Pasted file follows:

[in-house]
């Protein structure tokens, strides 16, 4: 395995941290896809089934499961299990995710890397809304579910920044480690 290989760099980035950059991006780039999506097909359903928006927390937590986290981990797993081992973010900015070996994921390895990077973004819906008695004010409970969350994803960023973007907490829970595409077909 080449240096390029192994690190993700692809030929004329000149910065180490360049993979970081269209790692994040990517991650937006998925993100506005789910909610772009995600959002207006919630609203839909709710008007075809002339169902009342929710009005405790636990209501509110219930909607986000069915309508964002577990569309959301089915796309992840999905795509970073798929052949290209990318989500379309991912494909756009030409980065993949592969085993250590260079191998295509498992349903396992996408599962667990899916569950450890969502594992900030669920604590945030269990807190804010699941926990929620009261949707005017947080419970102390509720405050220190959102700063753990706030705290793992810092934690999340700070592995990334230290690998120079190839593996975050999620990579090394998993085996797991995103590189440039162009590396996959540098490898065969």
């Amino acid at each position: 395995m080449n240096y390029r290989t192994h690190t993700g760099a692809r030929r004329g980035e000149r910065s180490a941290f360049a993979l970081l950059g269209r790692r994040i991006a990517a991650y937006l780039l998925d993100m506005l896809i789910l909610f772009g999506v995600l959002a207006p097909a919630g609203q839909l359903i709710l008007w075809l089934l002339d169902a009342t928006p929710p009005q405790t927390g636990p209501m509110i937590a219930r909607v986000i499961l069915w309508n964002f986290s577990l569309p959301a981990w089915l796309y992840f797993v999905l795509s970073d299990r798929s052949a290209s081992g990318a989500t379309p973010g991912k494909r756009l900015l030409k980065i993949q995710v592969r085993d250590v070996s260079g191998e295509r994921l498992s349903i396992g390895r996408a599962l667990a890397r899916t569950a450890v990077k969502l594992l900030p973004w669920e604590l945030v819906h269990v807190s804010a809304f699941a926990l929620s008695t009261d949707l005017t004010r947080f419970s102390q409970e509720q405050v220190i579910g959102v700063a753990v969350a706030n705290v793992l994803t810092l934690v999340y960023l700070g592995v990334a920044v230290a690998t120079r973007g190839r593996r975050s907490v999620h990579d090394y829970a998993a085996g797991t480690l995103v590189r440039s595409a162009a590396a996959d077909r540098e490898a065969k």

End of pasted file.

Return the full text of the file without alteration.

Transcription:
[in-house]
């Protein structure tokens, strides 16, 4: 395995941290896809089934499961299990995710890397809304579910920044480690 290989760099980035950059991006780039999506097909359903928006927390937590986290981990797993081992973010900015070996994921390895990077973004819906008695004010409970969350994803960023973007907490829970595409077909 080449240096390029192994690190993700692809030929004329000149910065180490360049993979970081269209790692994040990517991650937006998925993100506005789910909610772009995600959002207006919630609203839909709710008007075809002339169902009342929710009005405790636990209501509110219930909607986000069915309508964002577990569309959301089915796309992840999905795509970073798929052949290209990318989500379309991912494909756009030409980065993949592969085993250590260079191998295509498992349903396992996408599962667990899916569950450890969502594992900030669920604590945030269990807190804010699941926990929620009261949707005017947080419970102390509720405050220190959102700063753990706030705290793992810092934690999340700070592995990334230290690998120079190839593996975050999620990579090394998993085996797991995103590189440039162009590396996959540098490898065969």
């Amino acid at each position: 395995m080449n240096y390029r290989t192994h690190t993700g760099a692809r030929r004329g980035e000149r910065s180490a941290f360049a993979l970081l950059g269209r790692r994040i991006a990517a991650y937006l780039l998925d993100m506005l896809i789910l909610f772009g999506v995600l959002a207006p097909a919630g609203q839909l359903i709710l008007w075809l089934l002339d169902a009342t928006p929710p009005q405790t927390g636990p209501m509110i937590a219930r909607v986000i499961l069915w309508n964002f986290s577990l569309p959301a981990w089915l796309y992840f797993v999905l795509s970073d299990r798929s052949a290209s081992g990318a989500t379309p973010g991912k494909r756009l900015l030409k980065i993949q995710v592969r085993d250590v070996s260079g191998e295509r994921l498992s349903i396992g390895r996408a599962l667990a890397r899916t569950a450890v990077k969502l594992l900030p973004w669920e604590l945030v819906h269990v807190s804010a809304f699941a926990l929620s008695t009261d949707l005017t004010r947080f419970s102390q409970e509720q405050v220190i579910g959102v700063a753990v969350a706030n705290v793992l994803t810092l934690v999340y960023l700070g592995v990334a920044v230290a690998t120079r973007g190839r593996r975050s907490v999620h990579d090394y829970a998993a085996g797991t480690l995103v590189r440039s595409a162009a590396a996959d077909r540098e490898a065969k």